Tuesday, September 05, 2006

Just in Time for Lunch

And you thought you had bad luck with the opposite sex.

Sexual cannibalism. And it's not even a story about Germany! Man, this stuff must make evolutionary biologists happy. The unlucky male insects & arachnids? Not so much.

Across the eastern United States, a gruesome ritual is in full swing. The praying mantis and its relative, the Chinese mantis, are in their courtship season. A male mantis approaches a female, flapping his wings and swaying his abdomen. Leaping on her back, he begins to mate. And quite often, she tears off his head.

The female mantis devours the head of the still-mating male and then moves on to the rest of his body. “If you put a pair together and come back later, you’ll just find the wings of the male and no other evidence he was ever there,” said William Brown, an evolutionary biologist at the State University of New York in Fredonia.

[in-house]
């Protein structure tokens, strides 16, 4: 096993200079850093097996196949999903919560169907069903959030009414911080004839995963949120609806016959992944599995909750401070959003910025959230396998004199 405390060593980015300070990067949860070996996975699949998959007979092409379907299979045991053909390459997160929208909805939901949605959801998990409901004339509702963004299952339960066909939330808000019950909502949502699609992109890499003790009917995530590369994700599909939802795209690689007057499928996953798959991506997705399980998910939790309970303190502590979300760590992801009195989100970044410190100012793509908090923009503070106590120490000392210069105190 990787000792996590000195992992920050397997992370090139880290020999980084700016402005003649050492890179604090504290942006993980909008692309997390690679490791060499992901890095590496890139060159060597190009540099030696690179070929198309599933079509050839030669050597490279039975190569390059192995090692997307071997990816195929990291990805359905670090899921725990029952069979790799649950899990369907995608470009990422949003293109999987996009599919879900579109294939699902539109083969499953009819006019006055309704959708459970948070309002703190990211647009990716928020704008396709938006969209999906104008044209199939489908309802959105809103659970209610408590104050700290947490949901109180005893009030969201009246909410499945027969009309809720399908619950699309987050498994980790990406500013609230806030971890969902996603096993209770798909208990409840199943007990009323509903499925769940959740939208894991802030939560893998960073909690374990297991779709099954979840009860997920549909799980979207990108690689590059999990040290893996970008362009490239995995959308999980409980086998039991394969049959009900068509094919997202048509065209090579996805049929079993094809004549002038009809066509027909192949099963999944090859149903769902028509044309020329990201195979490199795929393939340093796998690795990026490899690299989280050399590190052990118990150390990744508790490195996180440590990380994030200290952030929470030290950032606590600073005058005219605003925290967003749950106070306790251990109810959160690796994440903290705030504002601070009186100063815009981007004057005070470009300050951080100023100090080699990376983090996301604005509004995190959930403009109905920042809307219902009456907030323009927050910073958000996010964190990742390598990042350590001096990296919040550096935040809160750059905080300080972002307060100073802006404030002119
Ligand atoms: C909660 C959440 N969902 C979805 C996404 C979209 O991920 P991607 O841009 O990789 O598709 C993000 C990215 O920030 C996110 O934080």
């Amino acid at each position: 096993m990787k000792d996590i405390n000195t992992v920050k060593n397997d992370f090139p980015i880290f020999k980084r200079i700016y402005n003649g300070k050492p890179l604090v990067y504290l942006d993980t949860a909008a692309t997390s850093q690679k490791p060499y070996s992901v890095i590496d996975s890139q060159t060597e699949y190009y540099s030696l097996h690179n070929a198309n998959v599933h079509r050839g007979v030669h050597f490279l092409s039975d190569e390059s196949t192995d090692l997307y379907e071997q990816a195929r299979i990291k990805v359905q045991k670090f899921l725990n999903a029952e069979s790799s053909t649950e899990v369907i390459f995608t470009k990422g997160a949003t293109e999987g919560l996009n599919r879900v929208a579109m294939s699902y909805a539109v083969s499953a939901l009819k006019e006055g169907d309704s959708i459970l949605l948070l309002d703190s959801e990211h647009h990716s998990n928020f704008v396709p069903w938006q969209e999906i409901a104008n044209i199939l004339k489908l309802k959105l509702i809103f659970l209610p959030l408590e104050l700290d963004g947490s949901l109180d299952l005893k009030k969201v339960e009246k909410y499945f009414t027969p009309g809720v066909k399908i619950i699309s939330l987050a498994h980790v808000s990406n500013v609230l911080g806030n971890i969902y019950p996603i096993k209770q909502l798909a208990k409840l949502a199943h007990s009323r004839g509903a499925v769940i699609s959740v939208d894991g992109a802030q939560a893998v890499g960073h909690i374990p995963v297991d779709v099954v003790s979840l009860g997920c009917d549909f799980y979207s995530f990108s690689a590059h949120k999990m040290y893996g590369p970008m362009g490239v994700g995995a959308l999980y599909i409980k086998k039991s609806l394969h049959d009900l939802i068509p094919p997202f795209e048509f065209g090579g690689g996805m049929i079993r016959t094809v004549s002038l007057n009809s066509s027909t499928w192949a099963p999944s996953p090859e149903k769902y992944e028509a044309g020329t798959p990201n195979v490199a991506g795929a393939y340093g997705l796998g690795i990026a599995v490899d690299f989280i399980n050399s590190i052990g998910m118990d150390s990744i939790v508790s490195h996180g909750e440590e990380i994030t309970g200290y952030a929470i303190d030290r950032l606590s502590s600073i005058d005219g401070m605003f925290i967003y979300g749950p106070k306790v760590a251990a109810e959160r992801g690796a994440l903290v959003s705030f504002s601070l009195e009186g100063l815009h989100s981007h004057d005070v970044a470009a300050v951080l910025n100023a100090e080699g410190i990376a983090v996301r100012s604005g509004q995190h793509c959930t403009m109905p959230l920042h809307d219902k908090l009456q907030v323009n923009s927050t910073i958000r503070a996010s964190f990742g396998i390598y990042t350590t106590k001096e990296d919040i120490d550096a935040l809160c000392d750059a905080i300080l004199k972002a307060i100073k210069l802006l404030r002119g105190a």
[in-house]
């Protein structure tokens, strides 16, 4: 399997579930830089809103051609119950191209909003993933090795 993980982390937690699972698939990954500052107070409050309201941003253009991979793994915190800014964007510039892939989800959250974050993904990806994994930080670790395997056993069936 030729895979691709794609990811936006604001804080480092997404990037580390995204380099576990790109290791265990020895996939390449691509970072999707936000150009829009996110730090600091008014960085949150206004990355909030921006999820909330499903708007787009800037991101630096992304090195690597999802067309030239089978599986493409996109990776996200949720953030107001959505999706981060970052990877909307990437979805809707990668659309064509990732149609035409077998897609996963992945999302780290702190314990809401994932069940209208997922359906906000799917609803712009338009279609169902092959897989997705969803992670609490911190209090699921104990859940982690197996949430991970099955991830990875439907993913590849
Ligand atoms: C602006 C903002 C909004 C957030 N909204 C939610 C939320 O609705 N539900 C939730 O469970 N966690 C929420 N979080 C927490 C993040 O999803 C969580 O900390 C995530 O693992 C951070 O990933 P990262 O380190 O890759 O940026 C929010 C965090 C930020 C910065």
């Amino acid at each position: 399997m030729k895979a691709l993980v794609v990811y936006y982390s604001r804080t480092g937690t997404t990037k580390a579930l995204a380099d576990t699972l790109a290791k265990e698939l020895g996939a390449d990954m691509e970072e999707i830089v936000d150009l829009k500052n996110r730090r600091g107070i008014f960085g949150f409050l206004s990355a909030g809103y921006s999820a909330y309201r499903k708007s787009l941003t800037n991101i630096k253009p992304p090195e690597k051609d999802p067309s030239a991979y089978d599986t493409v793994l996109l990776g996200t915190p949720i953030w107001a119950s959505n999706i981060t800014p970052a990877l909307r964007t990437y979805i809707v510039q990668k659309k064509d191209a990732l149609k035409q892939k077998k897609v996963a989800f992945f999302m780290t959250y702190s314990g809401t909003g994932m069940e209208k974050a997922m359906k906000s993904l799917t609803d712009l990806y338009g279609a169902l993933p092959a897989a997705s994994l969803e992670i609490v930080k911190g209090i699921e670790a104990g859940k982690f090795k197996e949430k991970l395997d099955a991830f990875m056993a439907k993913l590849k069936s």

Some sexual cannibals, including female Chinese mantises, actually eat a lot of males. “One study estimated that 63 percent of the diet of females are male mantids,” Dr. Brown said. “So they’re the main food source.”

Wow. Sixty-three percent. Still, you gotta admire the male mantis' sense of purpose. Headless, and he still gets it on.

I could go on here about how this is a good illustration of the power that genes have over behavior, and how they are more interested in their own survival than that of the bodies in which they inhabit, but I won't.

You may breathe a sigh of relief now.

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